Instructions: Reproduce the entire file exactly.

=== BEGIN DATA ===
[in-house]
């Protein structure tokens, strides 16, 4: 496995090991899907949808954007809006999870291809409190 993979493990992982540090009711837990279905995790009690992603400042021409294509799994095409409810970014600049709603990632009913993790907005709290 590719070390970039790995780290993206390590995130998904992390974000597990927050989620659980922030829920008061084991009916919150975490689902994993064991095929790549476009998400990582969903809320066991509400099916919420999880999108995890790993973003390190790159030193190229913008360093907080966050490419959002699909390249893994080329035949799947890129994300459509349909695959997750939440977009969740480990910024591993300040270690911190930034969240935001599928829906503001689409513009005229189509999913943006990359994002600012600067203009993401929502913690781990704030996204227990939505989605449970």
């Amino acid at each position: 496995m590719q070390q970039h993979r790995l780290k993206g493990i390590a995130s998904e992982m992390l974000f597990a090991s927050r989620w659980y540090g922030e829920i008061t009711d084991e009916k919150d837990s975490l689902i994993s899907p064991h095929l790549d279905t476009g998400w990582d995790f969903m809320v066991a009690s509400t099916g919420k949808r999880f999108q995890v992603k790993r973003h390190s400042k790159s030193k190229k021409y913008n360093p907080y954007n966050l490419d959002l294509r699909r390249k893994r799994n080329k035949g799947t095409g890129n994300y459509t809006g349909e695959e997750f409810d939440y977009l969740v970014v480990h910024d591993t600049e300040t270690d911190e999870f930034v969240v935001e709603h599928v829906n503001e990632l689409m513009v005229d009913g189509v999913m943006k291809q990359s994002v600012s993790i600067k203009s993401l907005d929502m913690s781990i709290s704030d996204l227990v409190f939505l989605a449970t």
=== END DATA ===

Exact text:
[in-house]
């Protein structure tokens, strides 16, 4: 496995090991899907949808954007809006999870291809409190 993979493990992982540090009711837990279905995790009690992603400042021409294509799994095409409810970014600049709603990632009913993790907005709290 590719070390970039790995780290993206390590995130998904992390974000597990927050989620659980922030829920008061084991009916919150975490689902994993064991095929790549476009998400990582969903809320066991509400099916919420999880999108995890790993973003390190790159030193190229913008360093907080966050490419959002699909390249893994080329035949799947890129994300459509349909695959997750939440977009969740480990910024591993300040270690911190930034969240935001599928829906503001689409513009005229189509999913943006990359994002600012600067203009993401929502913690781990704030996204227990939505989605449970």
């Amino acid at each position: 496995m590719q070390q970039h993979r790995l780290k993206g493990i390590a995130s998904e992982m992390l974000f597990a090991s927050r989620w659980y540090g922030e829920i008061t009711d084991e009916k919150d837990s975490l689902i994993s899907p064991h095929l790549d279905t476009g998400w990582d995790f969903m809320v066991a009690s509400t099916g919420k949808r999880f999108q995890v992603k790993r973003h390190s400042k790159s030193k190229k021409y913008n360093p907080y954007n966050l490419d959002l294509r699909r390249k893994r799994n080329k035949g799947t095409g890129n994300y459509t809006g349909e695959e997750f409810d939440y977009l969740v970014v480990h910024d591993t600049e300040t270690d911190e999870f930034v969240v935001e709603h599928v829906n503001e990632l689409m513009v005229d009913g189509v999913m943006k291809q990359s994002v600012s993790i600067k203009s993401l907005d929502m913690s781990i709290s704030d996204l227990v409190f939505l989605a449970t």